Tales of the Saints, June 17
The Boston of the United States was founded in 1630 by Puritan settlers, who named it after the Boston of Lincolnshire, in the England they had left behind. And that English Boston itself was named for a seventh-century saint called Botwulf or (in the Latin form) Botolph: Boston as a linguistic wearing down of Botwulf’s Town or maybe Botwulf’s Stone.
By a curious coincidence, the feast day of St. Botolph is also June 17. We know very little about the man, apart from his having been an abbot and builder of a church on an “ox hill”—Ikanho, probably the current village of Iken in Suffolk. But he was enormously popular in England, with 60 or 70 more churches named for him, including Boston’s own St. Botolph’s, with its famously oversized tower (called “The Stump” by locals) added in the fifteenth century. The building is probably the largest parish church in England.
And maybe the English of the early Middle Ages were right to choose Botolph as the object of such veneration, for he marks something significant. One old source laconically notes, for its entire account of the events of the year 653, “The middle Angles, under Earl Penda, received the true faith. King Anna was killed, and Botwulf began to build the church at Ikanho.” The Christianity that St. Augustine brought to Canterbury in 597 did not always look certain to succeed. But figures like St. Botolph carried the faith out to the rest of England—further and further into the countryside, preaching, building churches, caring for the poor, founding schools, and converting the Germanic Angles and Saxons who had invaded the island. Botolph’s ox-hill church is lost, but it must have seemed a signal fire at the time: a small blaze that promised the eventual victory of the changes that the new faith was bringing.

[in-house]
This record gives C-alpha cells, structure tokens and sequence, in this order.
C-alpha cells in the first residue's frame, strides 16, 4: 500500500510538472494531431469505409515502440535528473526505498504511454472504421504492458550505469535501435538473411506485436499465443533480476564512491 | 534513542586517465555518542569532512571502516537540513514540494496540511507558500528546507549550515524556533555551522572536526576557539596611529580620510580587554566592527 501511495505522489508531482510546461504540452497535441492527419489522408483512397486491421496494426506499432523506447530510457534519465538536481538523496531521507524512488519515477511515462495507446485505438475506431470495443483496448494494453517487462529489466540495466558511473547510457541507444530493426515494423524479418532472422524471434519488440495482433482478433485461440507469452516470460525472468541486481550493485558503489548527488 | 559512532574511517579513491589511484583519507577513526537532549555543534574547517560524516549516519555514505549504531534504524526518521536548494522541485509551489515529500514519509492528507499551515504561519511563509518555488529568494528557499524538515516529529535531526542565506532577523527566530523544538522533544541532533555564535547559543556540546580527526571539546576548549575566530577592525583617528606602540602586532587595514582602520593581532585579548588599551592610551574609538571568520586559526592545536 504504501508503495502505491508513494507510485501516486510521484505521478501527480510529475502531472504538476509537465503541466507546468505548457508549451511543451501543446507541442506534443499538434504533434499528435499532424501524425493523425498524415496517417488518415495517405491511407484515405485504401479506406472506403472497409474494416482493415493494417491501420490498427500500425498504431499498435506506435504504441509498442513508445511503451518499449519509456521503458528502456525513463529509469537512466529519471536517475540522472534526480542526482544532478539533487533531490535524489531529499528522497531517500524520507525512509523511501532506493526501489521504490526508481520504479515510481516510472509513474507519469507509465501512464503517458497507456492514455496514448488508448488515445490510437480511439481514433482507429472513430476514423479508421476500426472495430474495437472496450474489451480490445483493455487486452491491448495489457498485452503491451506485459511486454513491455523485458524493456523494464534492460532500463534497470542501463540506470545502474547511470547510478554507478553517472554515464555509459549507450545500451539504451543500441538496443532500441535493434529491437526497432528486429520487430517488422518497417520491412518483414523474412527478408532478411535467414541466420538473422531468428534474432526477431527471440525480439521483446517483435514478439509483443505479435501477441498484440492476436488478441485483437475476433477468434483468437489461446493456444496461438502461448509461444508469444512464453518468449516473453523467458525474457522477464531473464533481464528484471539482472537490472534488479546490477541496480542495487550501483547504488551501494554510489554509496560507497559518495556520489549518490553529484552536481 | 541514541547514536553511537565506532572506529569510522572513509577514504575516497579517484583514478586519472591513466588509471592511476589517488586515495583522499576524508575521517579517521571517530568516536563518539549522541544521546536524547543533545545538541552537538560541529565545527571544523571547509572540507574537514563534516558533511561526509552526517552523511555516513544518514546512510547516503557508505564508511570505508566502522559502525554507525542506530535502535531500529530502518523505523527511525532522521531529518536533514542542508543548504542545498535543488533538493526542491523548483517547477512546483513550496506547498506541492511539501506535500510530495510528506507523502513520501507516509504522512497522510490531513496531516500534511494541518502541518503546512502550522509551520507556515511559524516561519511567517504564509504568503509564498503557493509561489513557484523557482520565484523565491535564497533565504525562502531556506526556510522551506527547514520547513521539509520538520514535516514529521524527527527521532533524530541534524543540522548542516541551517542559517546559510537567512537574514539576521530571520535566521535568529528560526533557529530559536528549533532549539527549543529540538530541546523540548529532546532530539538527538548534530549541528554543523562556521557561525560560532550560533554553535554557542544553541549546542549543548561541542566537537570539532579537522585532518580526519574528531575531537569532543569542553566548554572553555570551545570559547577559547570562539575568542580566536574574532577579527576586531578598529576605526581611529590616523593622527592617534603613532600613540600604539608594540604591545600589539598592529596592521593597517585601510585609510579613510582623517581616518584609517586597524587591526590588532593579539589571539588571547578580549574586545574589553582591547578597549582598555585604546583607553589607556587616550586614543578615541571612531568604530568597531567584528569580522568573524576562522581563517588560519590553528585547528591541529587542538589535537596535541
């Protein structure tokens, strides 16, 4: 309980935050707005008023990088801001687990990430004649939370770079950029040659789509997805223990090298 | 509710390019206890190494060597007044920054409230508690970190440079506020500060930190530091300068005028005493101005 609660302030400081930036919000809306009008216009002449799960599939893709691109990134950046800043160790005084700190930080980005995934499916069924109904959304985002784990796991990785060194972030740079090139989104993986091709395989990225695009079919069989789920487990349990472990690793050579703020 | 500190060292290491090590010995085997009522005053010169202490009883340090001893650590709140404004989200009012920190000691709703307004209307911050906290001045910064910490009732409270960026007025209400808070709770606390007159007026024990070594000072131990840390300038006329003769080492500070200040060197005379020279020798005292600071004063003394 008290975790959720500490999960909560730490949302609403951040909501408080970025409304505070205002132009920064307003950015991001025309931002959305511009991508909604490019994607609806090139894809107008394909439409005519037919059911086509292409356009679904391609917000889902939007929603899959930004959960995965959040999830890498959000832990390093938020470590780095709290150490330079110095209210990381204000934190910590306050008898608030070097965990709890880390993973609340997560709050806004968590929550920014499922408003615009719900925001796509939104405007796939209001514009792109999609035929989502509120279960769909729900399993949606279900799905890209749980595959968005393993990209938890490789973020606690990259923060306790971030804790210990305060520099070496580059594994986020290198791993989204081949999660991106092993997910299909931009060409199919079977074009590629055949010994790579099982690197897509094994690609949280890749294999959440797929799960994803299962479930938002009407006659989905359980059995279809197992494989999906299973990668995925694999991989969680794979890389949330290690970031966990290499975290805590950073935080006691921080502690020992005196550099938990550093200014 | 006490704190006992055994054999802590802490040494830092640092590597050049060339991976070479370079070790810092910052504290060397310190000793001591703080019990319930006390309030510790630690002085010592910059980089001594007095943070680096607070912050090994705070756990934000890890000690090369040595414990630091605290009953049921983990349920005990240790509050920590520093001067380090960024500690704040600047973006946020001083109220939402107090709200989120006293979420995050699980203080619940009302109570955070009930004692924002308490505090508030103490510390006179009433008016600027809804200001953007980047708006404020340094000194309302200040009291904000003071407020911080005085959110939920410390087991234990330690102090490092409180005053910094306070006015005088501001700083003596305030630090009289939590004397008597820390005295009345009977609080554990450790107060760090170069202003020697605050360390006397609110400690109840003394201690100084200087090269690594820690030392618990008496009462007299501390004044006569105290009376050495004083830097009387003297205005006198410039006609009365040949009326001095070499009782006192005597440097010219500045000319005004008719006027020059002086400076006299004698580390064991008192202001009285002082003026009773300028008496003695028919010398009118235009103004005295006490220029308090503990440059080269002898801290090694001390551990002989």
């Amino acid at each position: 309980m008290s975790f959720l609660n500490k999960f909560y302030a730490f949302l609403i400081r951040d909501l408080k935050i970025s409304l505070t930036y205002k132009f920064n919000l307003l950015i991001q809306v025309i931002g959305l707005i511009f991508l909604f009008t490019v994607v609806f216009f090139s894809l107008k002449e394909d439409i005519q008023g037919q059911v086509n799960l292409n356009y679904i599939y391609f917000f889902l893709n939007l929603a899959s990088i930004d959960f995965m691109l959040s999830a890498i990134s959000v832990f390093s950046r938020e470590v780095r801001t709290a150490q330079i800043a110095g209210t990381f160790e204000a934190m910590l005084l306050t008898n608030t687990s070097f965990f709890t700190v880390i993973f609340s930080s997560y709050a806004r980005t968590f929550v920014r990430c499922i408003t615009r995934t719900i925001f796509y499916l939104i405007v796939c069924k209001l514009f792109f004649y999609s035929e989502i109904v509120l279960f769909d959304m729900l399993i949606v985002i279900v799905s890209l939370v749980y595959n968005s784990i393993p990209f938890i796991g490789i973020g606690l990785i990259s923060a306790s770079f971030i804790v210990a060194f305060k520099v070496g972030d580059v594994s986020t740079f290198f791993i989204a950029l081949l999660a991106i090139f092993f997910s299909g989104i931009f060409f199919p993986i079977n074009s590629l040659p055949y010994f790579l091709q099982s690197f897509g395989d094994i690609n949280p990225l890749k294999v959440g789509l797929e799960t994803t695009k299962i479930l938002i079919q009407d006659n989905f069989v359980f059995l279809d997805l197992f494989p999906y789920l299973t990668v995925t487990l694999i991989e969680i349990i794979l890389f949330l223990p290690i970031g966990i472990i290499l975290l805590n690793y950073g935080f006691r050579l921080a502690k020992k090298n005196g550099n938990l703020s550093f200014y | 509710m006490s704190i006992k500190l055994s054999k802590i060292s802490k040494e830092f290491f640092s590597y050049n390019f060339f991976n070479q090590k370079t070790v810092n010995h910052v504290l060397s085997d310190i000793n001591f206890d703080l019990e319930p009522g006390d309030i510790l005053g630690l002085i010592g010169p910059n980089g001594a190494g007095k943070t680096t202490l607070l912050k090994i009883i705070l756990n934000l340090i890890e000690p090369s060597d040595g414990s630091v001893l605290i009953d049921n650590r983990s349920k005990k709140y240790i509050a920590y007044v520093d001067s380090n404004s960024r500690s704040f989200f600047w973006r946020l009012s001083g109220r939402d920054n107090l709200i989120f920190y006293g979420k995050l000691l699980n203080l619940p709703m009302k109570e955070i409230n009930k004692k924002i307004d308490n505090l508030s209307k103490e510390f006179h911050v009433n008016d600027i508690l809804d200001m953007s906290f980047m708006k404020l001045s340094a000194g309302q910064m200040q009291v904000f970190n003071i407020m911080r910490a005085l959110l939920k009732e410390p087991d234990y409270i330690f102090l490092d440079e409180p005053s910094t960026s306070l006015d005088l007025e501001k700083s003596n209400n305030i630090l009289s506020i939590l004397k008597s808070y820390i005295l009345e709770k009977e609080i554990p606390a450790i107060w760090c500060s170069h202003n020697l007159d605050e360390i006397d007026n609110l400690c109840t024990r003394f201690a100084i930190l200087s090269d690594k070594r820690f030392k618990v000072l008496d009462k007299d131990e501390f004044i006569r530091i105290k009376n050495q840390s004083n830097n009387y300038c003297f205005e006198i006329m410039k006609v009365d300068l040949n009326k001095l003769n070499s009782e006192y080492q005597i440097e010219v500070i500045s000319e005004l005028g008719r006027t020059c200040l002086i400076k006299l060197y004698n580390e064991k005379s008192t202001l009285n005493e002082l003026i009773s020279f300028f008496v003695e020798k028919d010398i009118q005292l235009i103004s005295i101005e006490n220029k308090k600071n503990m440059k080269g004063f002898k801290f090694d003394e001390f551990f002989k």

Twelve hundred years later and a thousand miles east, a young revolutionary named Albert Chmielowski lost his leg in the Uprising of 1863, fighting the Russian forces that ruled his native Poland. He was eighteen at the time, the orphan son of a wealthy, aristocratic family, and he was forced by the defeat of the uprising to flee to Belgium for the next decade—deciding, in exile, that he would develop his painting skills and transfer his revolutionary fervor into art.
Allowed to return to Krakow in 1874, he became a popular artist, painting with a clean sense of line, a political awareness, and a palette of colors surprisingly dark to have found public appeal. He also became conscious of the suffering of the poor of the city, and his political goals began to give way to religious goals—typified by his most famous painting, Ecce Homo, in 1881, and his work in the food banks and homeless shelters of Krakow. In 1887, he joined the Third Order Franciscans, and the next year he decided he could no longer afford the time, energy, and mental discipline that painting took away from his religious vocation. Brother Albert was ordained a priest in 1888, and three years later he founded the Albertine Brothers, a Third Order Franciscan group to help the poor. He died on Christmas 1916, in one of the homeless shelters he had founded.
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